Despite the extreme winter weather and enormous piles of snow everywhere, Hudson Valley Rising’s 2nd Annual One Billion Rising event at SUNY New Paltz was a success last Friday, February 14, with over 250 people in attendance – women, men, teenagers, children, SUNY students and staff, community activists, mothers and daughters, families, coworkers, artists, teachers, dancers, healers, visionaries for a new world.
In the large Multipurpose Room at Student Union Building, a DJ played popular tunes as the crowd milled and danced and exchanged smiles and hugs. Co-organizer Mary Goggin, a local W&P participant who was inspired by Eve Ensler’s public announcement of One Bilion Rising at W&P 2012, welcomed the attendees with enthusiasm. Assistant District Attorney of Ulster County XX spoke about the predicament that women and children facing domestic violence are in, and how difficult it is to seek help. The OBR video was then played, depicting women from around the globe suffering and then rising in collective survival and triumph. This was immediately followed by the flashmob of Break the Chain, OBR’s anthem. Students and community members of all ages, led by SUNY Residence Life Director and OBR dance teacher Corinna Caracci, danced side by side in this exhilarating dance sequence, singing along “this is my body, my body’s holy. No more excuses. No more abuses.” I looked around at the faces of my fellow dancers, smiling… moving… breathing in unison – young and old, racially diverse, all different kinds of bodies and skill levels – and inhaled the collective beauty of this movement for change that is vital to our world.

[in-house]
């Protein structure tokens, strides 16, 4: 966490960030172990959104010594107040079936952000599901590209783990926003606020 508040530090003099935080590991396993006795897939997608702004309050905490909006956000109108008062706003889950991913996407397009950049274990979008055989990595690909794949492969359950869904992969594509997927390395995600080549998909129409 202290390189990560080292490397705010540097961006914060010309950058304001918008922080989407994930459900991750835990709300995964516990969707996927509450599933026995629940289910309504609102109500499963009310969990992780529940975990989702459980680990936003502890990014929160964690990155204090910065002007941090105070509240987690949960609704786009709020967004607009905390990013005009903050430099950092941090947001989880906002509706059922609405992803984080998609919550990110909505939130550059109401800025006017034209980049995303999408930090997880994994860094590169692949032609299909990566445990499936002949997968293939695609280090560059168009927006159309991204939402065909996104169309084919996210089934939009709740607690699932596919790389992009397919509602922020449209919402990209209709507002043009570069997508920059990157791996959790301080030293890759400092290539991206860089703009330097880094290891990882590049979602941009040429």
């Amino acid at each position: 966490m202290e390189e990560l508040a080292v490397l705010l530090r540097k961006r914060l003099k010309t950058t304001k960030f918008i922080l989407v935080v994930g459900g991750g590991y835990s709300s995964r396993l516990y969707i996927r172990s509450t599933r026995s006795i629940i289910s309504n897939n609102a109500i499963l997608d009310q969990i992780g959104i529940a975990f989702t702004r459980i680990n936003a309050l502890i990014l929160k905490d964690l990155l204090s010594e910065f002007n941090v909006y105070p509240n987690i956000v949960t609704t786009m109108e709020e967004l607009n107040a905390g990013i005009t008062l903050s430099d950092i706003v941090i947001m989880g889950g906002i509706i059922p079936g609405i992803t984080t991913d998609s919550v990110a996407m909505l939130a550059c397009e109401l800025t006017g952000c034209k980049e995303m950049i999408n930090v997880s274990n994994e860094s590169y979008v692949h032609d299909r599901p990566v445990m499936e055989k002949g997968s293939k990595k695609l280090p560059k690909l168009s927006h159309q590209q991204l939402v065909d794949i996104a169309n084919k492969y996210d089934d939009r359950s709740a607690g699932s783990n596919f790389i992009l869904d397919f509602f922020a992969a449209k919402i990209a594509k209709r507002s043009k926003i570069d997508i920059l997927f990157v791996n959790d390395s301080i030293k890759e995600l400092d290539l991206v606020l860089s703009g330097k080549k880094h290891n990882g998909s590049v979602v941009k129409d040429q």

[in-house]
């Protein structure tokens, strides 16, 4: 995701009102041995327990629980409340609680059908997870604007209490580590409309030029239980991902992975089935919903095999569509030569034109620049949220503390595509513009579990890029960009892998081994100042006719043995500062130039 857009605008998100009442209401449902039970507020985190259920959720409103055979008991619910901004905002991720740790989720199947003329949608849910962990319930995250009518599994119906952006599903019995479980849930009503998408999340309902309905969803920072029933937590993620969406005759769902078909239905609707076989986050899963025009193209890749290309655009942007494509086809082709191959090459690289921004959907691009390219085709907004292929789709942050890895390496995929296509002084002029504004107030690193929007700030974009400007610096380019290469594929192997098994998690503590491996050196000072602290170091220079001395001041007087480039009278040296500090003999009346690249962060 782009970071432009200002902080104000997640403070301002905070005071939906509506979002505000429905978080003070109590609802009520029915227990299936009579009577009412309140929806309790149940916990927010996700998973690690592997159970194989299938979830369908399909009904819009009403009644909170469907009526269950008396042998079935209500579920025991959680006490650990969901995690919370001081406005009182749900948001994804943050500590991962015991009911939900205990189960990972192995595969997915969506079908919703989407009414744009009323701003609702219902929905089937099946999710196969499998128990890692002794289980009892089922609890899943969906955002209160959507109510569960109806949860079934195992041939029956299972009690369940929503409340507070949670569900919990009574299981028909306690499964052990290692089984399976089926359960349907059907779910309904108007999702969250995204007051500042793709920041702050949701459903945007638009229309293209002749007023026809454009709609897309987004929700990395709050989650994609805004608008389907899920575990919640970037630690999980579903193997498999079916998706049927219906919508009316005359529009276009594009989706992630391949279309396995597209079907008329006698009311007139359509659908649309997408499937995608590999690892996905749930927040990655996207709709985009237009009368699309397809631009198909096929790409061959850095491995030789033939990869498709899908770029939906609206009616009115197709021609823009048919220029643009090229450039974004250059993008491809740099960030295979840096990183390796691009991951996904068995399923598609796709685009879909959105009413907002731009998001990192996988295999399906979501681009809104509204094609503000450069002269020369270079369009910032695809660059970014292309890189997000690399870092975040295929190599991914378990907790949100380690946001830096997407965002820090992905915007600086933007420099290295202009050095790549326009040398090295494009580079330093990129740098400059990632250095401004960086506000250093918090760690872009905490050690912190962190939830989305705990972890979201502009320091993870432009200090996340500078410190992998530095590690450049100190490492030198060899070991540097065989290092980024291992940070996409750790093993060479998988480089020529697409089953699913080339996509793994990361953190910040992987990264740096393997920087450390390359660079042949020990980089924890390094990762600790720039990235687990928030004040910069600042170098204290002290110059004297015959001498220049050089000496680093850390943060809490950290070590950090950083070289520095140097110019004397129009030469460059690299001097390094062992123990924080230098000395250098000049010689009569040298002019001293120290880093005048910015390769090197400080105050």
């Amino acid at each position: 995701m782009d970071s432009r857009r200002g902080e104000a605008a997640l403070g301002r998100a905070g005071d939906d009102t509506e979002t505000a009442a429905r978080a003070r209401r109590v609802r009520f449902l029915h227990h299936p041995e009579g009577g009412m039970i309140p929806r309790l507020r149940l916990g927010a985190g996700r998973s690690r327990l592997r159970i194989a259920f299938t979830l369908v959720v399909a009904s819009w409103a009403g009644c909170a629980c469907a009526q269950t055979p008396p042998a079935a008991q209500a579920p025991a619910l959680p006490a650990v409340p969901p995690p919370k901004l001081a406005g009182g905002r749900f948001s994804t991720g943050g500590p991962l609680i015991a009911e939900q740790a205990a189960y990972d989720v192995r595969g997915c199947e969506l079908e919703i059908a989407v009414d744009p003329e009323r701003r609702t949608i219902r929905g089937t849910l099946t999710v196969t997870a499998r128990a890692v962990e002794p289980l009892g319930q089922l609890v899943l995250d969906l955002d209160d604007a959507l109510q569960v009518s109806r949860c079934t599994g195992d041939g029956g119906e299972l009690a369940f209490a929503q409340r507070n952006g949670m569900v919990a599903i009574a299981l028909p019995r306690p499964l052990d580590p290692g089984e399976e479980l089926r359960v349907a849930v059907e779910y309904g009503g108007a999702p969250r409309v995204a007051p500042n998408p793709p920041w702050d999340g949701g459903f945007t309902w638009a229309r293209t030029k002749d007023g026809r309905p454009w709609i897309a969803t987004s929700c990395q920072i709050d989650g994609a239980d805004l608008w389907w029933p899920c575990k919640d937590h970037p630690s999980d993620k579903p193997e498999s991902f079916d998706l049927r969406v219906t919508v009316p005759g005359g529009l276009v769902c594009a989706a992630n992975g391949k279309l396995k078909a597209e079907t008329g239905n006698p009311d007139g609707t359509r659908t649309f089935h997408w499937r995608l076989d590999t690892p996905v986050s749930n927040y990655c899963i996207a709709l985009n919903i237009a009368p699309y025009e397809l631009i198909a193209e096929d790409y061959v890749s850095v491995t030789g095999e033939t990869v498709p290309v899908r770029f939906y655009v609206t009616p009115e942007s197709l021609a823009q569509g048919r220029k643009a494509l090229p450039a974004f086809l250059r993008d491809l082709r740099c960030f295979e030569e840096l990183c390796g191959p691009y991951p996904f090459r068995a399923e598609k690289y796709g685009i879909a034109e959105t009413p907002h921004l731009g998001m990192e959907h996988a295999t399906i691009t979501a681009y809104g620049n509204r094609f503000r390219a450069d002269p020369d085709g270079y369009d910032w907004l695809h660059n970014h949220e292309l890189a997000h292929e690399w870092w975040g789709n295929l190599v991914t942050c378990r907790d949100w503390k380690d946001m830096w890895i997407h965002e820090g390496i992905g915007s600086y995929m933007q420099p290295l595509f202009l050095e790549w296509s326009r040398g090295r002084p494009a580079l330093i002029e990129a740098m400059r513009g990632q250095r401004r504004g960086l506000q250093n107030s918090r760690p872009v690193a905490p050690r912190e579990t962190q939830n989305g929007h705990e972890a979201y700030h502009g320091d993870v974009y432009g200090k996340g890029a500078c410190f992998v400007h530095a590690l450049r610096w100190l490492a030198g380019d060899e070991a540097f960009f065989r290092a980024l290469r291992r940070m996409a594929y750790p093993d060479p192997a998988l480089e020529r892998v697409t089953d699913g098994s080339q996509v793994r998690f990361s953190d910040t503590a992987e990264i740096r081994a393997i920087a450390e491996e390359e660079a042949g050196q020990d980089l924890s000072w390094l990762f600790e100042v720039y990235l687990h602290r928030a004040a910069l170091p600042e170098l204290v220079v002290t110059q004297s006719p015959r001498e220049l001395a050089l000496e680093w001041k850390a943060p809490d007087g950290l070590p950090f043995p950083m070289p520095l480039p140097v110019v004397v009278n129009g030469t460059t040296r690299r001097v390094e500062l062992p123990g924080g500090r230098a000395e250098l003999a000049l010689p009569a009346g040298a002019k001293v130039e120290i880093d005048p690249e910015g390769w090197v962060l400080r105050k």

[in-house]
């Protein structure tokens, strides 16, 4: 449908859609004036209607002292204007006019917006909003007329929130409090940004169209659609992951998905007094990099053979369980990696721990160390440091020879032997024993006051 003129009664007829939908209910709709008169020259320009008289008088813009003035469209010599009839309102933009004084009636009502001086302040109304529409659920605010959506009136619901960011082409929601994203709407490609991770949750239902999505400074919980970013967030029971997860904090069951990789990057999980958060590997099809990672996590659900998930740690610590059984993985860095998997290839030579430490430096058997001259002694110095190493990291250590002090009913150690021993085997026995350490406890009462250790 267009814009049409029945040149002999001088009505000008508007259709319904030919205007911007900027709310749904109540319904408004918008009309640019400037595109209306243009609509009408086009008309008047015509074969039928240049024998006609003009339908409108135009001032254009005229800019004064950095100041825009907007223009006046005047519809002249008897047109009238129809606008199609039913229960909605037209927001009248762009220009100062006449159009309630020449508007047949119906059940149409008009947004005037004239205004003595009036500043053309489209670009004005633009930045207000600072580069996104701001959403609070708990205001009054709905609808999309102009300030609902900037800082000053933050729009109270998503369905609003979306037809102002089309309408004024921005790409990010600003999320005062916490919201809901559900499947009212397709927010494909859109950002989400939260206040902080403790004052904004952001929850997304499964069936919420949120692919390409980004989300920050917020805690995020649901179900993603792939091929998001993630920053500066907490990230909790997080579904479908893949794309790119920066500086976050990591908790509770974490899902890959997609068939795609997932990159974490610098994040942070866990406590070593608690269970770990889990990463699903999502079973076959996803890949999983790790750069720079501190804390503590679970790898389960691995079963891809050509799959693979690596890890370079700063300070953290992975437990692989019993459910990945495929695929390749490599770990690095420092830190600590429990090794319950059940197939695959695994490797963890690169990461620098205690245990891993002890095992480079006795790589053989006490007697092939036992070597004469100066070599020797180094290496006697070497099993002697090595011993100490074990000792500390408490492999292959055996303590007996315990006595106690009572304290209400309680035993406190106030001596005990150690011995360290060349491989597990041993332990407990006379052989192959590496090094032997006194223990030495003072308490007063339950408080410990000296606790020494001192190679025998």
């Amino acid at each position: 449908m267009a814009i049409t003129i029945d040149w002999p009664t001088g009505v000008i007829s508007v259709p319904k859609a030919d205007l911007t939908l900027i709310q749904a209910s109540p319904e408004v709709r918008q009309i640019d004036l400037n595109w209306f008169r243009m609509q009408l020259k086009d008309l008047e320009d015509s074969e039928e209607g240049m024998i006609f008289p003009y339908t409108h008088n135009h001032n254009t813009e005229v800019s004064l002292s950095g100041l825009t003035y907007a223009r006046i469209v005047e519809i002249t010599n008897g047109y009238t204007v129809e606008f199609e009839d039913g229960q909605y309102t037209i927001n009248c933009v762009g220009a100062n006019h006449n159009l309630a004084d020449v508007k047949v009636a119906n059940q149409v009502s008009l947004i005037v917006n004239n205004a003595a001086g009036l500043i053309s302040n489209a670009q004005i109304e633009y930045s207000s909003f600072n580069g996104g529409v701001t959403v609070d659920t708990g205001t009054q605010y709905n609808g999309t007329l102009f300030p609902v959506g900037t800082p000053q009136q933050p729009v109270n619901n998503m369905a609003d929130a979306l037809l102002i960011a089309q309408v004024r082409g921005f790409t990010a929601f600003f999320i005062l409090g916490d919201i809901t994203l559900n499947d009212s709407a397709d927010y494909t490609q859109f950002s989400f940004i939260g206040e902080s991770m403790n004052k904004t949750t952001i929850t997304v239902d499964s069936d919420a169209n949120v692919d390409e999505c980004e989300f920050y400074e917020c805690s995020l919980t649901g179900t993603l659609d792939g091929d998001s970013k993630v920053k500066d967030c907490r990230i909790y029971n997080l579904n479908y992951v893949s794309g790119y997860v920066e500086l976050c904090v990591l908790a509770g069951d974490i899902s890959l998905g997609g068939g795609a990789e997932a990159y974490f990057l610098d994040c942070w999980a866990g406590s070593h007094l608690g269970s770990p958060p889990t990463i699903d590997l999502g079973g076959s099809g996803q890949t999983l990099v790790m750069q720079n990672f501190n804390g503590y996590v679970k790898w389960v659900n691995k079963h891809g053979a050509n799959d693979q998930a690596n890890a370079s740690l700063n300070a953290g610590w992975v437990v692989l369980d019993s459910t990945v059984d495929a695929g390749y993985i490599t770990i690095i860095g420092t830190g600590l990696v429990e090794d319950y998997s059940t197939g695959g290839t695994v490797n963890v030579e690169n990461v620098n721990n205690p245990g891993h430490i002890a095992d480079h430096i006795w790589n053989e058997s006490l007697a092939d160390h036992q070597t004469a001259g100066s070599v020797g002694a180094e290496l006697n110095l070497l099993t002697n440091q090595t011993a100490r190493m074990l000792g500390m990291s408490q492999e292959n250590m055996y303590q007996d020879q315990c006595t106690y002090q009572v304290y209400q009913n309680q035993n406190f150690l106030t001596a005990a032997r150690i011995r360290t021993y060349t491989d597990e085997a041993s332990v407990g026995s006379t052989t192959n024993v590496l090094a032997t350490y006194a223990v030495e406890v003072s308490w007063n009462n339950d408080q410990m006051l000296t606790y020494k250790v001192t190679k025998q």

After this joyful sequence, there was more dancing, including Drew’s Energy Dancers from Kingston that taught a few group dances. Toward the very end, Hudson River Playback Theatre offered a brief performance, inviting OBR attendees to express what the experience had meant to them. There were stories of the thrill of the flash mob; the acknowledgment of those suffering from violence; the hope and power of children participating; the relief and joy to rise together in community. Co-organizer Johanna Longbotham noted that this second year, the event had taken root in the community. “There were boys and men here. I feel the impact deepening, right in our community.” Eve Ensler who launched this worldwide action, would agree that it’s all about the local community events.
For myself, I feel so moved to be part of it, as an OWLC representative, a dancer, a supporter, a performer with HRPT. RISING feels different than fighting, or protesting. All of these actions are important, but there is something about framing this as RISING that makes my heart sing, lifting me out of the sorrow and rage, and letting my spirit soar.